Whether you’re making your own electronics, or you’re using off the shelf components, some knowledge about electrical power is vital to developing any successful HAB system. This tutorial will guide you through some electrical concepts, describe just a few basic components for power systems, and finally provide information about the types of batteries that you might be using on your HAB flight.
Current: Simply put, current is the flow of electrons. It is measured by the amount of charge (number of electrons) that passes through a wire for a given unit of time. The unit for current is the Ampere (A), and equivalent to one Coulomb of charge per second.
Voltage: Voltage is the measure of electrical potential between any two points in space. Potential can be thought of as the “force” that pushes electrons through a conductor, creating current. The unit for voltage is (you guessed it) the Volt (V).
Resistance: Resistance is a material’s opposition to current. It is measured in Ohms (Ω). The relationship between current, voltage, and resistance in a conductor is given by Ohm’s Law:
Where V is voltage, I is current, and R is resistance.
Power: Power is the amount of energy that is used or generated in an electrical system, per unit of time. It is given in Watts (W). Power can be calculated by multiplying current and voltage together:
Capacitance: Capacitance is a measure of a battery’s total storage energy. It is given in Amp-hours (A-h), which is analogous to the amount of time it would take to drain the battery at the rated current. For example, a 2 A-h battery will completely drain in two hours with one amp of output.
Internal Resistance: The internal resistance of a battery is the resistance that is inherent to the battery itself. The internal resistance of the battery depends on many factors such as temperature and the type of battery. Generally, the internal resistance of the battery limits the maximum amount of current that can be drawn from the battery.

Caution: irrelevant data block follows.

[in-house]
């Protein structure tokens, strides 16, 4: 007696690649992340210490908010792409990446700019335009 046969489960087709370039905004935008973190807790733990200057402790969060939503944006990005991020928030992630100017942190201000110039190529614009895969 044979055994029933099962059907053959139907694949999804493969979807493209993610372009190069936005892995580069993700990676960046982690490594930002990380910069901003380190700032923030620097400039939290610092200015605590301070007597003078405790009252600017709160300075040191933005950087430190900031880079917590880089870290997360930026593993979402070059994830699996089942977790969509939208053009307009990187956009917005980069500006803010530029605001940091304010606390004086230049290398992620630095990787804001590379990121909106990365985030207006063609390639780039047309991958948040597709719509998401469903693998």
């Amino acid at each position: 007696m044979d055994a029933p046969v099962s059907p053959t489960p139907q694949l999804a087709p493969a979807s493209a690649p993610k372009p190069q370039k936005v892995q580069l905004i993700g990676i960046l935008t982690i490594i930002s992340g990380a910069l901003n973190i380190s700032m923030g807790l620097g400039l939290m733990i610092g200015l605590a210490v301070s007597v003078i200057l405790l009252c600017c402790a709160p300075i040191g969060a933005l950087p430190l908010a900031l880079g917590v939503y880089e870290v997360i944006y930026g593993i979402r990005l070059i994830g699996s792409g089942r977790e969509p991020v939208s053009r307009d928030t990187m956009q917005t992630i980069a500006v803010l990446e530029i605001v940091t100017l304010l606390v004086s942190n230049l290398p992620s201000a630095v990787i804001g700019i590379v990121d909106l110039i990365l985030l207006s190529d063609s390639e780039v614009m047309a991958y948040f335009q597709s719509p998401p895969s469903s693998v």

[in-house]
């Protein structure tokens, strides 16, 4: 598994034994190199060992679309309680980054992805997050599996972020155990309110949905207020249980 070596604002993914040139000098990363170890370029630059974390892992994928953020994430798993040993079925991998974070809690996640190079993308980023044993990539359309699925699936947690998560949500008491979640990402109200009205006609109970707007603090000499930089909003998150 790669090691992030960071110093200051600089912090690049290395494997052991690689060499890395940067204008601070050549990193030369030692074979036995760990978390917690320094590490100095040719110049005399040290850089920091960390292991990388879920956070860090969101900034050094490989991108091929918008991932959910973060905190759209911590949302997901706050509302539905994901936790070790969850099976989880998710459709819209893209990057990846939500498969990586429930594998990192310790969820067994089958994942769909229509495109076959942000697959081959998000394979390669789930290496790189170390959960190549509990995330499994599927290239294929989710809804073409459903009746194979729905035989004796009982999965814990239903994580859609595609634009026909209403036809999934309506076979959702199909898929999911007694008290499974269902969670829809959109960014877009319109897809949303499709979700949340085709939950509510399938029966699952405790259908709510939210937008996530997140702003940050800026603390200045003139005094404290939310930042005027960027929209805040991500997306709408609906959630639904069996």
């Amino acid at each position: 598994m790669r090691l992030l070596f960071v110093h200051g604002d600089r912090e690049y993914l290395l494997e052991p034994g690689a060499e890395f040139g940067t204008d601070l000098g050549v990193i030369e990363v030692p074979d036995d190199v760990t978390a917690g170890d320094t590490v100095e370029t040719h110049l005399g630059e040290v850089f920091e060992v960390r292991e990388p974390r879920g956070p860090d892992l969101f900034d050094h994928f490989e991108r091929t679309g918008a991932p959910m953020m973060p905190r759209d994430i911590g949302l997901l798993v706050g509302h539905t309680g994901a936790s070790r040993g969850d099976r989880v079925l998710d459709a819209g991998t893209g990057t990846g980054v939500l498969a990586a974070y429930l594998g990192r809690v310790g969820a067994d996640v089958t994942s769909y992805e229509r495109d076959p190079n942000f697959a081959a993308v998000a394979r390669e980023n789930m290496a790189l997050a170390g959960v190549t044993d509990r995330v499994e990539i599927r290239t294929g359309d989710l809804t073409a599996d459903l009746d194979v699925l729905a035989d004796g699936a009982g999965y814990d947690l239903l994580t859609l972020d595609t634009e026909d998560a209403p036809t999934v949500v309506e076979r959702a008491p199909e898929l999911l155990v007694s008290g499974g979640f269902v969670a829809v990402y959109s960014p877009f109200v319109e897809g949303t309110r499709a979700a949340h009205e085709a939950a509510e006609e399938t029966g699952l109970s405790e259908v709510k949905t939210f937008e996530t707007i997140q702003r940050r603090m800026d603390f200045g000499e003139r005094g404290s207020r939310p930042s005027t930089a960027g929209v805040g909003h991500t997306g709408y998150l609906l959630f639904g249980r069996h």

Energy Density: The energy density of a battery is the maximum amount of energy it can store per unit weight. This is an especially useful measure for HABing, because batteries are bulky and choosing a battery with a high energy density can help reduce the overall weight of your system.
There are many, many types of electrical components that are used in power systems, but for the most basic you’ll need to know about voltage regulators:
Linear Regulator: The linear regulator is an essential device that outputs a specific voltage regardless of input voltage. They are very cheap and easy to use, which makes them popular for most hobbyists. Downsides of using linear regulators are that they are often inefficient and require an input voltage that is higher than the output voltage.
Switching Regulator: Just like the linear regulator, the switching regulator maintains a steady output voltage. The difference is that the switching regulator has the ability to either increase or decrease voltage, which makes the switching regulator an ideal choice for use with low voltage batteries. They can also be very very efficient. However, switching regulators can inject electrical noise into the power supply, which is undesirable for use with radios without RF knowledge.
Picking the right kind of battery for your HAB payload is an essential part of the payload development process. The best battery for your system will depend on how much weight you can spare, what your power requirements are, what temperatures you expect your battery to have to withstand, and how much you are willing to pay for batteries.
Below is a table with some of the most popular battery chemistries and characteristics that are important to HABing.
*Lithium-ion batteries can suffer from over- and under-charging effects. Over-charged batteries can have reduced capacity, and under-charged (discharged past the minimum rated voltage) batteries may not work at all.
Temperature Effects on Batteries: As the temperature of a battery goes down, its internal resistance increases and its overall capacity goes down. This can become severe enough such that the battery drains completely and your system shuts off during a flight! Different batteries stand up differently in low temperature, so it’s good to know the effects that temperature has on your batteries before flight. Batteries tend to fail completely around -20C. Your flight can fly through temperatures as low as -60C so do some housekeeping to keep em warm!